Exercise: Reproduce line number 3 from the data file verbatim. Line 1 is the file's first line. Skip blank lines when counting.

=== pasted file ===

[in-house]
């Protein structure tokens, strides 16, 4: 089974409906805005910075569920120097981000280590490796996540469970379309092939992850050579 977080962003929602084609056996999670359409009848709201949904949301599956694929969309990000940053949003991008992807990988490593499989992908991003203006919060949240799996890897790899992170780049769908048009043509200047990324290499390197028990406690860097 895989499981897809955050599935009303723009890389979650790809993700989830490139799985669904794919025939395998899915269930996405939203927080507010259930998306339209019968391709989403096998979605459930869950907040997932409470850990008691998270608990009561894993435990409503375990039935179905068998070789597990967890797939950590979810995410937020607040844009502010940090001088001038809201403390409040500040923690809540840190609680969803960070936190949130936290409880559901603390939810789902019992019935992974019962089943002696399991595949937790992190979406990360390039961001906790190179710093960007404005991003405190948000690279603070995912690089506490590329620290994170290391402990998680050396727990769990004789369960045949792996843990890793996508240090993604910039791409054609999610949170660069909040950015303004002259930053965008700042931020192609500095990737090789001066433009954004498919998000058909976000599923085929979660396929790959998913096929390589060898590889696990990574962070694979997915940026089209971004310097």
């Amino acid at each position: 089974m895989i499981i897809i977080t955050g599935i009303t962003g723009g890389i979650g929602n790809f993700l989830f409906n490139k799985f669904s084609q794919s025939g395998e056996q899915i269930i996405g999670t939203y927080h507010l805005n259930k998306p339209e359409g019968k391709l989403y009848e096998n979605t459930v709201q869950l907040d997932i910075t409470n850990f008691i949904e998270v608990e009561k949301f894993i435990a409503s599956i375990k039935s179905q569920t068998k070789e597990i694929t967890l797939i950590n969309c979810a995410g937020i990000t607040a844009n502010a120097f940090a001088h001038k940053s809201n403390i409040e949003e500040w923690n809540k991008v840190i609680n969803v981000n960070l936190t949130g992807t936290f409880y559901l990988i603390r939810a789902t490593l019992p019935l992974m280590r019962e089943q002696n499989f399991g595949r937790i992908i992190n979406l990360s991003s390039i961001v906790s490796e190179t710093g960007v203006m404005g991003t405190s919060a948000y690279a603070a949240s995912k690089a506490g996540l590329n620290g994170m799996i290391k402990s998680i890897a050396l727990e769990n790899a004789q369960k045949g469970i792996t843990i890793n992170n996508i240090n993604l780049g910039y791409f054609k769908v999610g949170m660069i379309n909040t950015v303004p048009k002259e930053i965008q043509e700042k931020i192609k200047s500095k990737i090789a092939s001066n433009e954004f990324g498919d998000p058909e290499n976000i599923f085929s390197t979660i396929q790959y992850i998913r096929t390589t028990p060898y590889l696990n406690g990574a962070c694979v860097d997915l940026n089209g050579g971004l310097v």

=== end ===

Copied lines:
């Amino acid at each position: 089974m895989i499981i897809i977080t955050g599935i009303t962003g723009g890389i979650g929602n790809f993700l989830f409906n490139k799985f669904s084609q794919s025939g395998e056996q899915i269930i996405g999670t939203y927080h507010l805005n259930k998306p339209e359409g019968k391709l989403y009848e096998n979605t459930v709201q869950l907040d997932i910075t409470n850990f008691i949904e998270v608990e009561k949301f894993i435990a409503s599956i375990k039935s179905q569920t068998k070789e597990i694929t967890l797939i950590n969309c979810a995410g937020i990000t607040a844009n502010a120097f940090a001088h001038k940053s809201n403390i409040e949003e500040w923690n809540k991008v840190i609680n969803v981000n960070l936190t949130g992807t936290f409880y559901l990988i603390r939810a789902t490593l019992p019935l992974m280590r019962e089943q002696n499989f399991g595949r937790i992908i992190n979406l990360s991003s390039i961001v906790s490796e190179t710093g960007v203006m404005g991003t405190s919060a948000y690279a603070a949240s995912k690089a506490g996540l590329n620290g994170m799996i290391k402990s998680i890897a050396l727990e769990n790899a004789q369960k045949g469970i792996t843990i890793n992170n996508i240090n993604l780049g910039y791409f054609k769908v999610g949170m660069i379309n909040t950015v303004p048009k002259e930053i965008q043509e700042k931020i192609k200047s500095k990737i090789a092939s001066n433009e954004f990324g498919d998000p058909e290499n976000i599923f085929s390197t979660i396929q790959y992850i998913r096929t390589t028990p060898y590889l696990n406690g990574a962070c694979v860097d997915l940026n089209g050579g971004l310097v």